Installation methods range from manual installation through to using something like (SCCM) System Center Configuration Manager. Manual installations are impractical in large environments but may be suitable for installation of software in a small or branch office with no servers or domain. Scripted deployments can be used for zero or lite touch installations but requires good scripting skills and can be potentially time consuming to maintain.
Other automated deployment methods are (GPSI) Group Policy Software Installation and SCCM; group policy can be used to assign msi packages to AD DS user and computer accounts or publish msi packages to AD DS user accounts. GPSI doesn’t have any deployment scheduling or bandwidth throttling functionality.
SCCM can be used to deploy zero touch installations, upgrade Windows Server 2003 to Windows Server 2008, schedule application deployment using Wake On Lan (WOL) if required. SCCM can also deploy traditional executables.
Plan App-V deployment
App-V creates an separate partition space for each application; this allows conflicting and non-RD compatible applications to be deployed on the same RD session host.
App-V is part of the Microsoft Desktop Optimisation Pack. App-V applications can be deployed as msi installers thus making them compatible with GPSI.
App-V only streams the active part of the application to maximise the responsiveness.
Plan virtual application deployment
Remote App allows for applications to be accessed remotely but with the look and feel of a local installation. Remote App applications can be deployed to users and configured to trigger when a user opens a particular file e.g. Word would open when a user opened a .doc file; this functionality does require the Remote App to be deployed via a msi installer.
The Remote App applications are deployed on a RD session host so users will require ‘allow logon through RDS’ or be a member of the Remote Desktop Users group. Remote App applications can also be presented to the user as rdp shortcuts or via the RD Web Access website.
Plan web application deployment
Web Application deployment methods are WebDAV using HTTP or HTTPS and FTP (FTP in IIS 7.5 can utilise SSL).
WebDAV is a per site configuration and can be installed as a role in Windows Server 2008 R2.
FTP is a role service of the Web Server role; FTP can be configured on a per site basis or per server.
Microsoft Web Deploy 3.0 can be used to package visual studio applications for deployment as well as keep web farm in sync.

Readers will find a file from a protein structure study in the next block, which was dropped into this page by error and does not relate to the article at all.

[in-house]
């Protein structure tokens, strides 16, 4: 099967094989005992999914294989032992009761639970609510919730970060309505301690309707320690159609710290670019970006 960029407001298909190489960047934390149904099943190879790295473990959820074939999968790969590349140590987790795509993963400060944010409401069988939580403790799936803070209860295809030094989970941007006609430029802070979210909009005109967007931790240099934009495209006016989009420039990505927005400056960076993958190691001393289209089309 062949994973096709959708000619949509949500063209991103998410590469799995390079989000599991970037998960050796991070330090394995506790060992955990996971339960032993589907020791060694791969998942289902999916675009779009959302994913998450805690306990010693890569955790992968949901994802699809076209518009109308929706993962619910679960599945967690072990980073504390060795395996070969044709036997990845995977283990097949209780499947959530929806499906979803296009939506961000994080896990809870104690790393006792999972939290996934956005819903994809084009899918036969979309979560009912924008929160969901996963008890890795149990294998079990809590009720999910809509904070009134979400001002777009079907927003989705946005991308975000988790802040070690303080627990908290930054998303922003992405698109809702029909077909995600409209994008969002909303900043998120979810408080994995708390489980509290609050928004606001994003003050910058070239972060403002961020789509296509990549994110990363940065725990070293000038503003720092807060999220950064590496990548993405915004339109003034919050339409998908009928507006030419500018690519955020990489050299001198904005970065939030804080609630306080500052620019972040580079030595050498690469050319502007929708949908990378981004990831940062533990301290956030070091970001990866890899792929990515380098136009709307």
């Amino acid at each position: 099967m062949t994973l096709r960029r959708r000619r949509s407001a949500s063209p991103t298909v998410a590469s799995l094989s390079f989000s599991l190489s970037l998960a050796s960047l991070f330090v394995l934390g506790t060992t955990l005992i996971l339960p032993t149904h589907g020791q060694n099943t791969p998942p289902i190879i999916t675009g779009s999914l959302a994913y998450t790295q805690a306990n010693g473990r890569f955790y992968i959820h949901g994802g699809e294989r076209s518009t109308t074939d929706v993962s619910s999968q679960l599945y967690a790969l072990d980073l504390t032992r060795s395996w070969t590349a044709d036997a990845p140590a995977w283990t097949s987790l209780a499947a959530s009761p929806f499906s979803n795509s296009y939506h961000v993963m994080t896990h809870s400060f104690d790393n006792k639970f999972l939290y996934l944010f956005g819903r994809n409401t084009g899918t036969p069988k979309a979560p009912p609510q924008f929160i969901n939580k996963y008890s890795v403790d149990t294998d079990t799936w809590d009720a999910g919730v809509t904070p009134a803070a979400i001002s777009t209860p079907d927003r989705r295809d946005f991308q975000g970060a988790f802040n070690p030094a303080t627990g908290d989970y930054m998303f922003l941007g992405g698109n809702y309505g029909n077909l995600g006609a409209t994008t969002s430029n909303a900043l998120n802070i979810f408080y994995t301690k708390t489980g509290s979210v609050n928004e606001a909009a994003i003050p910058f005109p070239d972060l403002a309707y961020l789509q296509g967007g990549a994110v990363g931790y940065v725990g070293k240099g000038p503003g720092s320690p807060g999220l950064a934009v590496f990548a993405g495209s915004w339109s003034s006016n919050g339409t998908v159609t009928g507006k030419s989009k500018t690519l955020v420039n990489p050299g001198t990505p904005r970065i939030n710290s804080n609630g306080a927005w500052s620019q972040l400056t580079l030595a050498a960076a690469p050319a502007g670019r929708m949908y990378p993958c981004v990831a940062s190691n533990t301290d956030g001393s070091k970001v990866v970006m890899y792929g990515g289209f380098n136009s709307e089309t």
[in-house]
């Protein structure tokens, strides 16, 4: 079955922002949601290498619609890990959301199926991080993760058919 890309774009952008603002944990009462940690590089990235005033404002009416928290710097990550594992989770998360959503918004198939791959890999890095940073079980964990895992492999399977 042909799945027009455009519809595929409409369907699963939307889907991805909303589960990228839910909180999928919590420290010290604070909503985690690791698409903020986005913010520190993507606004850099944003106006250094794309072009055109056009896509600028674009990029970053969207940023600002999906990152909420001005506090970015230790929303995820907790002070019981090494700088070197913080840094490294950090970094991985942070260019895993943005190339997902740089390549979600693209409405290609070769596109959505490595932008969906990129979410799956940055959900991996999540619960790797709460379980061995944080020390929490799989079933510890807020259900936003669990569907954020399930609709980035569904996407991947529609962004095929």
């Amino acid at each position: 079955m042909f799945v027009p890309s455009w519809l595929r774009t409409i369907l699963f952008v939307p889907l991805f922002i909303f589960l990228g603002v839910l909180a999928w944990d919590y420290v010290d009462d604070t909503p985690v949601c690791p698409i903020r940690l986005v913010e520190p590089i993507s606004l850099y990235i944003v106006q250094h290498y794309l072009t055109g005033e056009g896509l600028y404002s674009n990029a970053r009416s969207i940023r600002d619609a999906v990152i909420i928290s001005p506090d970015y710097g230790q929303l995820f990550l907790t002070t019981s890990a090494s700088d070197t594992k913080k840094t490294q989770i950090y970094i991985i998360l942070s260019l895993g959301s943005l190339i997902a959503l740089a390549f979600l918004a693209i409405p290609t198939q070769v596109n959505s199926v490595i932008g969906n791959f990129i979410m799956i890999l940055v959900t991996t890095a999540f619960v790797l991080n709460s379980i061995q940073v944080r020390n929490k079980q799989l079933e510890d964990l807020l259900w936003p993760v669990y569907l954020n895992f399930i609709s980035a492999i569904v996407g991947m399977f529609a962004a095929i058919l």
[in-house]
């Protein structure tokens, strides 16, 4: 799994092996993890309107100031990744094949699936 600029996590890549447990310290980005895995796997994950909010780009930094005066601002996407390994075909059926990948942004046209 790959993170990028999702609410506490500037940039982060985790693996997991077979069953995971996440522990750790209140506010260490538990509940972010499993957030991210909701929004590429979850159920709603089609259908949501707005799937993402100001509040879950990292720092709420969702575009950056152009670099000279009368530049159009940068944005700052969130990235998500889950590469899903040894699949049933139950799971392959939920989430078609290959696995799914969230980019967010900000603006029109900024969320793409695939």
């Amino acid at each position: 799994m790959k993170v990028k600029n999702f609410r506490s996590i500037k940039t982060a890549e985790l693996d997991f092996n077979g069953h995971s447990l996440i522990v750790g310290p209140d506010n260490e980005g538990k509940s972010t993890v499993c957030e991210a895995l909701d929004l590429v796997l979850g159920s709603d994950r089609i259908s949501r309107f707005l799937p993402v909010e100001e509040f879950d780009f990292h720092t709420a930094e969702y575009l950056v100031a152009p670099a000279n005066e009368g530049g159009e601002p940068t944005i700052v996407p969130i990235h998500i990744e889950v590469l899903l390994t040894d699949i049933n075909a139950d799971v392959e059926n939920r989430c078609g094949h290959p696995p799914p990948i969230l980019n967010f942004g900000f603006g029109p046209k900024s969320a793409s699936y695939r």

More Web Infrastructure information here
Script available in GitHub here – https://github.com/heathen1878/InteractiveWebsiteCreation
The main reason I created this script was to speed up the time it took to create a website; from creating the folder structure, anonymous user account, assigning NTFS permissions and finally creating the IIS configuration.
The script end to end will:
- Check whether IIS is installed
- Check whether the web administration module is available
- Prompt for a website / domain name, IP address, anonymous user account name and password and web root i.e. the drive letter where website folder structure should be created
- Set the anonymous authentication mechanism of IIS to use the application pool identity
- Create a anonymous user account for the site and application pool (there is the option to specify a pre-existing user account)
- Create a folder structure
- [drive letter]:\[domains]\
- [drive letter]:\[domains]\[website name]
- [drive letter]:\[domains]\[website name]\[wwwroot]
- [drive letter]:\[domains]\[website name]\[logs]
- Assign NTFS permissions to the folder structure created above
- Set List contents on [drive letter]:\[domains]\[website name] for the anonymous user account
- Set Read and Execute on [drive letter]:\[domains]\[website name]\wwwroot for the anonymous user account
- Create an application pool within IIS
- Configure the application pool process model identity
- Create a website within IIS
- Configure the website to use the application pool created above
- Configure the website bindings (IP, Port and host header(s)
- Confgure the website logging location
All the above steps are validated in some form by using
- Web Administration snapin / module functionality
- PowerShell cmdlets
- Custom PowerShell functions
The following improvements are required: (In my opinion)
- Resetting the root drive permissions (one time run) to remove all NTFS permissions except for Administrators and SYSTEM. Standalone PowerShell script here
- Configure the W3C logging fields; i generally select date, time, client IP, Server IP, URI stem, URI query, protocol status, bytes sent, bytes received, user agent, cookie and referrer.
An alternative way to set the logging would be to execute this command from a command prompt:
appcmd.exe set config -section:system.applicationHost/log /centralW3CLogFile.logExtFileFlags:”Date, Time, ClientIP, ServerIP, UriStem, UriQuery, HttpStatus, BytesSent, BytesRecv, UserAgent, Cookie, Referer” /commit:apphost